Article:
"Praise the Lord from the Earth ... beasts, both wild and tame, creeping things and birds on the wing" (Psalms 148:7,10).
I imagine most people, when they pray that psalm, just mentally skip over the "creeping things" and delight in the beasts (mostly the cuddly mammals) and the beautiful birds. Too bad, as there are more "creeping things" than anything else in this world. But maybe they are just too creepy.
Well, if you can put aside your mammalian prejudice for a bit, I want to apply a "creepy thing" lesson to some important questions: How long will religious life last? Will we recognize it in 500 years? Will my individual religious congregation go on as it is?
I was reading Sue Hubbell's book Waiting for Aphrodite and became especially intrigued with a chapter on millipedes; you know, those thousand-leggers that look a little bit like an earthworm with a hard shell with two legs coming out of each segment? (They are actually arthropods, related to insects and crabs.) You might have seen them on the forest floor, doing their job of recycling dead leaves, or in the kitchen of your summer cabin. Eek.
Millipedes deserve our respect; they have been around for more than 425 million years. From the standpoint of evolutionary longevity, they are surely one of the most successful animals on Earth. As a group, they have survived mass extinctions that killed off dominant organisms like trilobites and dinosaurs.
And their record is especially remarkable, Hubbell notes, since "paleozoologists estimate that more than 95% of all species that have ever appeared on this planet are now extinct."
"Aha," you say, "now I see where this blog is going!"
Will our smaller individual religious community groups last for millennia? I don't think it's likely. The millipede that wandered into your kitchen is not the exact species that lived with the dinosaurs because species come and go. But the larger group as a whole goes on.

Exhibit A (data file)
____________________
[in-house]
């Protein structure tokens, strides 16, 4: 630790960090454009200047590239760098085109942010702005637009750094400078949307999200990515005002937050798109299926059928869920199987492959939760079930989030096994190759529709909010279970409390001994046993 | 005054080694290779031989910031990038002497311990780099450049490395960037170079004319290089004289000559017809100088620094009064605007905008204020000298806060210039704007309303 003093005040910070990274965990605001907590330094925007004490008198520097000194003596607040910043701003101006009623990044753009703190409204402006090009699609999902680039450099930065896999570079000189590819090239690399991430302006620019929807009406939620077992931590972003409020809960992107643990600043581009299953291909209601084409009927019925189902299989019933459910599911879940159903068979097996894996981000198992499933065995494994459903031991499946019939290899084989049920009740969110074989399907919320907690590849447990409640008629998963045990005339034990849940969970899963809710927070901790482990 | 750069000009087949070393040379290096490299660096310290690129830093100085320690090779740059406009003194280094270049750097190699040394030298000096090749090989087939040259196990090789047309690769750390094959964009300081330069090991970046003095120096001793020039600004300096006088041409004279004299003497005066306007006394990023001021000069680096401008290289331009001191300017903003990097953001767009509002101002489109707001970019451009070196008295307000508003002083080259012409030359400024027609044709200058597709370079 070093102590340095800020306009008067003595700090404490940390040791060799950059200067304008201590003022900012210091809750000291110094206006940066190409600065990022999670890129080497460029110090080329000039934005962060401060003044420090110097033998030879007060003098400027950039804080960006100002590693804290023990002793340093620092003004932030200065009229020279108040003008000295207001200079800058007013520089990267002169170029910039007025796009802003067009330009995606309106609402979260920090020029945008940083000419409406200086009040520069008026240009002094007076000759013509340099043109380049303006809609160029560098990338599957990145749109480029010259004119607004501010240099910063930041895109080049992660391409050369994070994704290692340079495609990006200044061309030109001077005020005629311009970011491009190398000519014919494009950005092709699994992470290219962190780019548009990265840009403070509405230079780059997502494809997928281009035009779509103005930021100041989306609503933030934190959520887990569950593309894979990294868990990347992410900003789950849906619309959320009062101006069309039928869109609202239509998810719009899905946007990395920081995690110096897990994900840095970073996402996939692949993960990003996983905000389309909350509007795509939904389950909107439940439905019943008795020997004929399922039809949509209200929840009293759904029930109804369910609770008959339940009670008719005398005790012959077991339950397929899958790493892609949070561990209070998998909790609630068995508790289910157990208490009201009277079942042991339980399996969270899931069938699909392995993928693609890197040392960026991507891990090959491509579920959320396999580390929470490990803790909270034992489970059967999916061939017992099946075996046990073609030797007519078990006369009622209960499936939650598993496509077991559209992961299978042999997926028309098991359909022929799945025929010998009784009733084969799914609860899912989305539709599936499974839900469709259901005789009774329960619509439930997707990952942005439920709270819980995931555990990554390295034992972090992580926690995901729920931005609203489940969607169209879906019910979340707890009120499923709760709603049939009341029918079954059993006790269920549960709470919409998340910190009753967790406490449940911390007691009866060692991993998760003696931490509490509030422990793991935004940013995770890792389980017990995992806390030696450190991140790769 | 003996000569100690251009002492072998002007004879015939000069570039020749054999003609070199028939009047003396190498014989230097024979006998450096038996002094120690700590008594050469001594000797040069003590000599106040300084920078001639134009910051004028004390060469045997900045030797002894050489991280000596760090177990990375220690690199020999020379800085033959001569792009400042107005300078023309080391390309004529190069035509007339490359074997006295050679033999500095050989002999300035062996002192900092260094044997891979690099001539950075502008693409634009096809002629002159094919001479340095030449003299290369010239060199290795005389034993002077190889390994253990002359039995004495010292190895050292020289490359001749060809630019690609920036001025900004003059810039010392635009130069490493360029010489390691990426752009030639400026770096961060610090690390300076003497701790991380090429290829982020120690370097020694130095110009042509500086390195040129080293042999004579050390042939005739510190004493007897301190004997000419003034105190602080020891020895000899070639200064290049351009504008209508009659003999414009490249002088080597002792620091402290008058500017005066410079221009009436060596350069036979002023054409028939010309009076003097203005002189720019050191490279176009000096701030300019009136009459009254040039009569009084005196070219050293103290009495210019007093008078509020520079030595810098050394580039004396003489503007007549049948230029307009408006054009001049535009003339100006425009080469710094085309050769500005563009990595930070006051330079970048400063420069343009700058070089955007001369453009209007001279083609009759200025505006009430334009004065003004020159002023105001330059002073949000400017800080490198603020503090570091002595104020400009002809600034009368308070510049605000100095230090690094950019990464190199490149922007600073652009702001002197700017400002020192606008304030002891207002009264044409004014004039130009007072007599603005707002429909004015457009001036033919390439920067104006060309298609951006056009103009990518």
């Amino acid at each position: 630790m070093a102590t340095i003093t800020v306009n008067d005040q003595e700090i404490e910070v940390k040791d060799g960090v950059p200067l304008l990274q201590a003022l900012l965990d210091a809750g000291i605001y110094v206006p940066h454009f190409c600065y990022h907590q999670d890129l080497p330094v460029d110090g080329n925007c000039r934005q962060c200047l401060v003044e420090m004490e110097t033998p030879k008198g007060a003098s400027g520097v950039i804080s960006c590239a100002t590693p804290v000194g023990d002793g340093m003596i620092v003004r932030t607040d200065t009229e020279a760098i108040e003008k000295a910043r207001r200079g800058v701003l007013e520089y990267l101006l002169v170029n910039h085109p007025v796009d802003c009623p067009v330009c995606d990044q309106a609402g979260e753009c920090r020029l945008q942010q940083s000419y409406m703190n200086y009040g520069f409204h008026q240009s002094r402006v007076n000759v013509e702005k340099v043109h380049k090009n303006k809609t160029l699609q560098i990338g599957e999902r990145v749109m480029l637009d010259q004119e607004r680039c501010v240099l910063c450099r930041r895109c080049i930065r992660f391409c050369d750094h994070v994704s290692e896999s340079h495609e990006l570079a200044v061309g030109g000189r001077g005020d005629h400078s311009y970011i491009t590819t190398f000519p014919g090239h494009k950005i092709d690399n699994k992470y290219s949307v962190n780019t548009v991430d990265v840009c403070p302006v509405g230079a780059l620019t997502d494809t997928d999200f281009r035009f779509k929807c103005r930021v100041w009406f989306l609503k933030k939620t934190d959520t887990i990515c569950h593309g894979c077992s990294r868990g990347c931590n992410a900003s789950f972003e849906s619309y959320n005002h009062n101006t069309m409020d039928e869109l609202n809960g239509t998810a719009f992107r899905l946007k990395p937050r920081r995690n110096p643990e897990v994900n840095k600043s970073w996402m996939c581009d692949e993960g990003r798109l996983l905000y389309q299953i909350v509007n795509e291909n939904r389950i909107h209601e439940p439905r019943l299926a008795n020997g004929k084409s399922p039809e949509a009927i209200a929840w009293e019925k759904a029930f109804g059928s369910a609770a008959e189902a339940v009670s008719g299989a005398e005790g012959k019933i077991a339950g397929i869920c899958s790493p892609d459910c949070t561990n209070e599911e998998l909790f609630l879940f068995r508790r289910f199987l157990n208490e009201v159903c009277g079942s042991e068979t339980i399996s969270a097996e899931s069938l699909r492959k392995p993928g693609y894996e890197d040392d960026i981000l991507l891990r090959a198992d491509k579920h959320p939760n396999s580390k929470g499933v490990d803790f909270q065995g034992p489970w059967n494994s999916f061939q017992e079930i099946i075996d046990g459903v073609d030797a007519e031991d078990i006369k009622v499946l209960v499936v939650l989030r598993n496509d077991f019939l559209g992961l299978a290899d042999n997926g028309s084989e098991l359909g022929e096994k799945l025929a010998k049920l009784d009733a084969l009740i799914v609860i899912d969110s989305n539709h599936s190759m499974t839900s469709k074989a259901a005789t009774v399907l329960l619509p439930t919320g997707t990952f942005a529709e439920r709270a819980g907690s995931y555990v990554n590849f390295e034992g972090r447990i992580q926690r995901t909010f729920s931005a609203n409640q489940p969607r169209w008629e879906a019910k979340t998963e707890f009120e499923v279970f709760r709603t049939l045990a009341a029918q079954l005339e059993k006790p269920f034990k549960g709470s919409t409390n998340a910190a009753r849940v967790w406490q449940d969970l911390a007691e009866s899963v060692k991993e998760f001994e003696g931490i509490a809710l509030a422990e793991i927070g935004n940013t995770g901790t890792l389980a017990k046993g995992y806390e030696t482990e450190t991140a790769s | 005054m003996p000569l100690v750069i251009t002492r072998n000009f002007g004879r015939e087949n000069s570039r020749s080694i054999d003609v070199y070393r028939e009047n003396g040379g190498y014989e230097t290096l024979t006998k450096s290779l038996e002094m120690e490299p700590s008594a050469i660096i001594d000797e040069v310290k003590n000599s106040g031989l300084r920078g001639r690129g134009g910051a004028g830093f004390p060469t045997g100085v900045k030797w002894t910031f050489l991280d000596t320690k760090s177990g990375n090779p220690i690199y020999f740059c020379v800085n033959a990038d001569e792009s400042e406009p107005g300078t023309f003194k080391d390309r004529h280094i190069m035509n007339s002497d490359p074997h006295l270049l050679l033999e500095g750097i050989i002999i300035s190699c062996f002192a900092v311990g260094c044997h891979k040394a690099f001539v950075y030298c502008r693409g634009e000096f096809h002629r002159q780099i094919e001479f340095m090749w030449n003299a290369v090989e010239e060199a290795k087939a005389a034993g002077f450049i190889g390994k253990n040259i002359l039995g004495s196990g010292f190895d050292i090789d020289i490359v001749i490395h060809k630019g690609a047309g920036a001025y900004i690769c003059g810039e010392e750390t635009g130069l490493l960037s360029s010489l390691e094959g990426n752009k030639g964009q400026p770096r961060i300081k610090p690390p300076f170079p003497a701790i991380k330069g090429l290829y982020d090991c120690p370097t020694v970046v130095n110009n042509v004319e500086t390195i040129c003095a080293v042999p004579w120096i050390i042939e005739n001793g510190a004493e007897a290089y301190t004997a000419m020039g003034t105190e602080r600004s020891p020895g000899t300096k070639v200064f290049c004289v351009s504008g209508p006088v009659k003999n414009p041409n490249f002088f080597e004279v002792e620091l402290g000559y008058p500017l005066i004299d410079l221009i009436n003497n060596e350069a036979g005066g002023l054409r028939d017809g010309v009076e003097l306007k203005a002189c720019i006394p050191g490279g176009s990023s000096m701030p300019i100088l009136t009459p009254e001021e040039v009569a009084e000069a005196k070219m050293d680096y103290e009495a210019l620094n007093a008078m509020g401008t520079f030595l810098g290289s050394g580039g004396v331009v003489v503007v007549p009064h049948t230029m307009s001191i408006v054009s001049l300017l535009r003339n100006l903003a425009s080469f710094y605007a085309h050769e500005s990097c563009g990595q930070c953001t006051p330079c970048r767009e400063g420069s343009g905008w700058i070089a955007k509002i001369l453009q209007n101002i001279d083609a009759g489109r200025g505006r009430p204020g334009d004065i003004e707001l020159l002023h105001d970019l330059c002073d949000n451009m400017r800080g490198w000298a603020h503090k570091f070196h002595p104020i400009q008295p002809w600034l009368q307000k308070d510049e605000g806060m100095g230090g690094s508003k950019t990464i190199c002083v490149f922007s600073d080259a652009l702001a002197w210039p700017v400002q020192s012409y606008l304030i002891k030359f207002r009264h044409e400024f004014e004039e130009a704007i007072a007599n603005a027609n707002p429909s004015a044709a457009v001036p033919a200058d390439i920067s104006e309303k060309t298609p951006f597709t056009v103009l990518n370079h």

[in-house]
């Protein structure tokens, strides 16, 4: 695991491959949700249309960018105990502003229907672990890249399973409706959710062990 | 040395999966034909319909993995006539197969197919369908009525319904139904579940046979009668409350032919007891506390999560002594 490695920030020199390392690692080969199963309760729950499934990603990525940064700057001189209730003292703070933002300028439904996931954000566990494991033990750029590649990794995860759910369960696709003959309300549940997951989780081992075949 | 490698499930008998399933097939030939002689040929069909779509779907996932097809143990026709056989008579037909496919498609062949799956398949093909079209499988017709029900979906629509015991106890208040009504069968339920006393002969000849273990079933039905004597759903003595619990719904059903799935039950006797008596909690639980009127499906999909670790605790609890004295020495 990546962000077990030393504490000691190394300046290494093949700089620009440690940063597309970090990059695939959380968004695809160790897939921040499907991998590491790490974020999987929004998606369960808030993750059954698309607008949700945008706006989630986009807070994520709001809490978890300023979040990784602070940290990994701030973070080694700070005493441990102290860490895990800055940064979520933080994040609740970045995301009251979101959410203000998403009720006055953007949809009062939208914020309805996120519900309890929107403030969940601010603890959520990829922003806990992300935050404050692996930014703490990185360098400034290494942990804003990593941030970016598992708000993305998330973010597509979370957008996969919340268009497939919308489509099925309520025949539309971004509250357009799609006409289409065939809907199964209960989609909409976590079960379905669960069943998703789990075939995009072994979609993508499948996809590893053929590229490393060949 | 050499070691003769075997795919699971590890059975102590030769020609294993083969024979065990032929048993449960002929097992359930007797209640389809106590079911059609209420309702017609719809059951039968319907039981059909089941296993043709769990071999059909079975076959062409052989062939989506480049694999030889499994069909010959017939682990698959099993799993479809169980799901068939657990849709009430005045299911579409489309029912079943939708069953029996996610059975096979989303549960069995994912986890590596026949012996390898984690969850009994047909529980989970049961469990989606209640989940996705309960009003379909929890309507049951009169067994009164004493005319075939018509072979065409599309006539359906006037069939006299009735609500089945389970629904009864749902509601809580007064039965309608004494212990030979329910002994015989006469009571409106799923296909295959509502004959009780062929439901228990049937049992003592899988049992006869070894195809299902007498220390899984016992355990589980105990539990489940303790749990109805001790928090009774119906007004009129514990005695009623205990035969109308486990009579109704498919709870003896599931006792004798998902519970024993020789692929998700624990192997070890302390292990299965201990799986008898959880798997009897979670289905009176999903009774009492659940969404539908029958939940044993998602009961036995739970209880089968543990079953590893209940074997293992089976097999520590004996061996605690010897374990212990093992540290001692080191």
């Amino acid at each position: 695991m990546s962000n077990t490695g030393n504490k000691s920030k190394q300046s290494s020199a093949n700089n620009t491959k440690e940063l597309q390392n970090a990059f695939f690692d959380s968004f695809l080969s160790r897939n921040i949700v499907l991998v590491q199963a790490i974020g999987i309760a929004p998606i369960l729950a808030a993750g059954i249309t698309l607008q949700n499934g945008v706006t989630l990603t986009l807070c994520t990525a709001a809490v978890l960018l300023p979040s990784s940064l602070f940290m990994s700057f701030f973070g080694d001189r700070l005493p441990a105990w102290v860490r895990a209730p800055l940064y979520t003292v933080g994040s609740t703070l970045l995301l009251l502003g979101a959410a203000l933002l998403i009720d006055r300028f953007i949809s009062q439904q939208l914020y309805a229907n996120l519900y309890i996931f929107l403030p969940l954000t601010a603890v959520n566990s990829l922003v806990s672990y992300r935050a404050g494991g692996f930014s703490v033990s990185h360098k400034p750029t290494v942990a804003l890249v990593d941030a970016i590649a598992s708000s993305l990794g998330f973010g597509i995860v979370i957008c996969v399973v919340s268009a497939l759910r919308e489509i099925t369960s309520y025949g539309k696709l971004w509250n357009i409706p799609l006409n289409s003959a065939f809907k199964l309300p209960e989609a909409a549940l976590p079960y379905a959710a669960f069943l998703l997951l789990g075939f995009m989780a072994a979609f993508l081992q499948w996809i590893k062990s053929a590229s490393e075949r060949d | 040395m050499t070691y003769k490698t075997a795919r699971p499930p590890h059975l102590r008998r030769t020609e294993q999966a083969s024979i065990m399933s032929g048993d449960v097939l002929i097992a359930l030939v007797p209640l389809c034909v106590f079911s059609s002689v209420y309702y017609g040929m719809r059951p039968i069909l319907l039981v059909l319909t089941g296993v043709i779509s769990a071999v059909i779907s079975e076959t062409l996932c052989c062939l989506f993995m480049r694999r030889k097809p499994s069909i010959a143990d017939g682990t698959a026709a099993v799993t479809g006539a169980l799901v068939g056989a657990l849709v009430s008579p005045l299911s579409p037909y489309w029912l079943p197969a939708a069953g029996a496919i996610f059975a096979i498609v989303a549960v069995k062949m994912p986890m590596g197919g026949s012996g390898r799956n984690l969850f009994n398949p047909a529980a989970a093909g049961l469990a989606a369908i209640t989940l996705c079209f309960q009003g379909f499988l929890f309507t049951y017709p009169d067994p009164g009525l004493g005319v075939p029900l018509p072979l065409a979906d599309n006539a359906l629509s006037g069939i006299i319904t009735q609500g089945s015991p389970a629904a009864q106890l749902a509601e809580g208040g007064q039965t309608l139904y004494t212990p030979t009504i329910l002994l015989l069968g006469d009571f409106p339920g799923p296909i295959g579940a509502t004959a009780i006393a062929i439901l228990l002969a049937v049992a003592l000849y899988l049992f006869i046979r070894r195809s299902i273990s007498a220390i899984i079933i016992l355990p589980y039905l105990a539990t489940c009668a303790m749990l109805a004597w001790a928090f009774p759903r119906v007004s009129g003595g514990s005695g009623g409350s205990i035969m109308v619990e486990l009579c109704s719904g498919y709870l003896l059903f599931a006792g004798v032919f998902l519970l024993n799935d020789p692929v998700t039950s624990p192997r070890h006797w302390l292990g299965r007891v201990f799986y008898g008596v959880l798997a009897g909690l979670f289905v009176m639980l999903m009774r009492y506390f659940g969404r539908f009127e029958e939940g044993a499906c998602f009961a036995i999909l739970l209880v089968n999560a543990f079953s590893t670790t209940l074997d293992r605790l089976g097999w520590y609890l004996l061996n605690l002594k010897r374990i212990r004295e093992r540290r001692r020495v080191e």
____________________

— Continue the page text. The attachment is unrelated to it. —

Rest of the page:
Our larger "charism groups" are likely to persist in some form for a long time. I am comforted by the church's assurance that our particular community charisms are gifts from God to the church. A small reference in Lumen Gentium about the evangelical counsels led to extensive development of the idea of "gift" in Perfectae Caritatis and Evangelica Testificatio.
So is God going to decide to take the gift back? Not the God I serve. It may seem to go underground for a while, but it will be back in some form.
And the even larger group is even more likely to go on. You don't need an evolutionary biologist to predict that religious life as a whole will persist in some form. It may not be the same species, but it will be recognizable. You would still recognize a fossil millipede as a millipede, though it might be a giant compared to the modern ones!
In her book Religious Life at the Crossroads, St. Joseph Sr. Amy Hereford assures us:
The day is finally dawning, and the form is beginning to emerge in our spirits, imaginations, and conversations. The re-invention of religious life for today is a renewed commitment to the choice of radical Christian community that inspired, attracted, and sustained the religious of every age ... Jesus is the foundation, the Gospel is the task, and community is the process. In small local communities we can share life that is undifferentiated, immediate, and egalitarian. These communities can network to share services, while affording each community the freedom and versatility to adapt to its local reality. Resisting the drive toward centralization, they can become circles of Gospel living, peace, and justice. They can become mystics and prophets in a world desperately in need of them.
With Jesus as the foundation, the Gospel as the task, and community as the process, I think we are safe for a few millennia.
Have you been inspired by a good book lately? You can share some reflections on it in Global Sisters Report. Contact Sr. Michele Morek at email@example.com.
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